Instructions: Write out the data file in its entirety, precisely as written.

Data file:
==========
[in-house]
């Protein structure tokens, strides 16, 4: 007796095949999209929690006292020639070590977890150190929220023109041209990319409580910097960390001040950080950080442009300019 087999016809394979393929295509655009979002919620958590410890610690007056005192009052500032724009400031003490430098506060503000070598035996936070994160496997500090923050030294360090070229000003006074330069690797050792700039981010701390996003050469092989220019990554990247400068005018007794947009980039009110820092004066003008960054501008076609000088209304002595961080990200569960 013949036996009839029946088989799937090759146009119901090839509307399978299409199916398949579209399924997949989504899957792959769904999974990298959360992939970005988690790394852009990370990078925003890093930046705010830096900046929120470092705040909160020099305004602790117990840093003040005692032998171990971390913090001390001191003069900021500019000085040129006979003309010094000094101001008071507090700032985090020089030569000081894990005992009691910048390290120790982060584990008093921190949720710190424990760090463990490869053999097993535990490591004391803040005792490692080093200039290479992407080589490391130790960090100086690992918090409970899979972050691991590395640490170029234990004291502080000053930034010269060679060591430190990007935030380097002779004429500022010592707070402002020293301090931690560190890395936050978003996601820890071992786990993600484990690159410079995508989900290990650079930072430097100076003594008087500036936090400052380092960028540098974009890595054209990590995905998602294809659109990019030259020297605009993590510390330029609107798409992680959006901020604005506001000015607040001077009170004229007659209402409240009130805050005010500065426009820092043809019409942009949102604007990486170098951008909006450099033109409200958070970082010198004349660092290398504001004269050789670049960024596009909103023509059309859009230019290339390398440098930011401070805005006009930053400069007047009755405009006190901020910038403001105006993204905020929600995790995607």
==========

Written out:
[in-house]
């Protein structure tokens, strides 16, 4: 007796095949999209929690006292020639070590977890150190929220023109041209990319409580910097960390001040950080950080442009300019 087999016809394979393929295509655009979002919620958590410890610690007056005192009052500032724009400031003490430098506060503000070598035996936070994160496997500090923050030294360090070229000003006074330069690797050792700039981010701390996003050469092989220019990554990247400068005018007794947009980039009110820092004066003008960054501008076609000088209304002595961080990200569960 013949036996009839029946088989799937090759146009119901090839509307399978299409199916398949579209399924997949989504899957792959769904999974990298959360992939970005988690790394852009990370990078925003890093930046705010830096900046929120470092705040909160020099305004602790117990840093003040005692032998171990971390913090001390001191003069900021500019000085040129006979003309010094000094101001008071507090700032985090020089030569000081894990005992009691910048390290120790982060584990008093921190949720710190424990760090463990490869053999097993535990490591004391803040005792490692080093200039290479992407080589490391130790960090100086690992918090409970899979972050691991590395640490170029234990004291502080000053930034010269060679060591430190990007935030380097002779004429500022010592707070402002020293301090931690560190890395936050978003996601820890071992786990993600484990690159410079995508989900290990650079930072430097100076003594008087500036936090400052380092960028540098974009890595054209990590995905998602294809659109990019030259020297605009993590510390330029609107798409992680959006901020604005506001000015607040001077009170004229007659209402409240009130805050005010500065426009820092043809019409942009949102604007990486170098951008909006450099033109409200958070970082010198004349660092290398504001004269050789670049960024596009909103023509059309859009230019290339390398440098930011401070805005006009930053400069007047009755405009006190901020910038403001105006993204905020929600995790995607």